Dehydration

What is dehydration?

Dehydration is a condition that develops when your body does not have enough fluid. You may become dehydrated if you do not drink enough water or lose too much fluid. Fluid loss may also cause loss of electrolytes (minerals), such as sodium.

What increases my risk for dehydration?

  • Vomiting, diarrhea, or fever

  • Being in the sun or heat for too long, or sweating heavily

  • Diseases, such as stroke, diabetes, or infections

  • Medicines that cause you to lose water and salt, such as diuretics (water pills)

  • Older age with decreased ability to sense thirst or to urinate

What are the signs and symptoms of dehydration?

  • Dry eyes or mouth

  • Increased thirst

  • Dark yellow urine

  • Urinating little or not at all

  • Tiredness or body weakness

  • Headache, dizziness, or confusion

  • Irregular or fast breathing, fast or pounding heartbeat, and low blood pressure

  • Sudden weight loss

How is dehydration diagnosed?

  • Blood and urine tests show your electrolyte levels and the cause of your dehydration, such as infection or diabetes. They may also show if your kidneys are working correctly.

  • A tilt table test is done to see what happens to your heartbeat and your blood pressure when you change positions. If your heartbeat increases and your blood pressure drops, you are dehydrated.

How is dehydration treated?

  • Drink liquids as directed. Ask your caregiver how much liquid to drink each day, and which liquids are best for you. You may also need to drink an oral rehydration solution (ORS). An ORS has the right amounts of sugar, salt, and minerals in water to replace body fluids.

  • You may receive fluid through an IV. Electrolytes may also be included in the fluid.

  • Hypodermoclysis gives your body a large amount of water quickly. The water is given into the deepest layer of your skin. Ask your caregiver for more information about hypodermoclysis.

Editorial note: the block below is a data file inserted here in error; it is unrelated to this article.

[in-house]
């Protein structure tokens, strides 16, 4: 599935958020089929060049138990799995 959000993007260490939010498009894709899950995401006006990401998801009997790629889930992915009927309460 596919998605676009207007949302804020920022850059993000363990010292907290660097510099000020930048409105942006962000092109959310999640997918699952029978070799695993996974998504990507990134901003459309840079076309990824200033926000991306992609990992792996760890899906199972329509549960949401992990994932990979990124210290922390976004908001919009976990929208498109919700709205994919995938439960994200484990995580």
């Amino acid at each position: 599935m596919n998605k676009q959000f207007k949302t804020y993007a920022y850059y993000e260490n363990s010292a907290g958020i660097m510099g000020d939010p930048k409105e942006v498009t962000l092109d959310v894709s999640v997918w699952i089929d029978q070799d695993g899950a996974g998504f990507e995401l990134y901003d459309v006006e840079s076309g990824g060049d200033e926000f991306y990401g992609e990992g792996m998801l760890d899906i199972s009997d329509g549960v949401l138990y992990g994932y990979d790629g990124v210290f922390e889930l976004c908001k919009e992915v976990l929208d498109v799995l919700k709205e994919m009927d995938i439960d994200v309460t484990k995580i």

When should I contact my caregiver?

  • You have trouble drinking liquids because you are vomiting.

  • Your symptoms get worse.

  • You have a fever.

  • You feel very weak or tired.

  • You have questions or concerns about your condition or care.

When should I seek immediate care or call 911?

  • You are not able to urinate.

  • You have trouble breathing.

  • You are confused or cannot think clearly.

  • You have a fast or irregular heartbeat.

Care Agreement

You have the right to help plan your care. Learn about your health condition and how it may be treated. Discuss treatment options with your caregivers to decide what care you want to receive. You always have the right to refuse treatment. The above information is an educational aid only. It is not intended as medical advice for individual conditions or treatments. Talk to your doctor, nurse or pharmacist before following any medical regimen to see if it is safe and effective for you.

© 2014 Truven Health Analytics Inc. Information is for End User's use only and may not be sold, redistributed or otherwise used for commercial purposes. All illustrations and images included in CareNotes® are the copyrighted property of A.D.A.M., Inc. or Truven Health Analytics.

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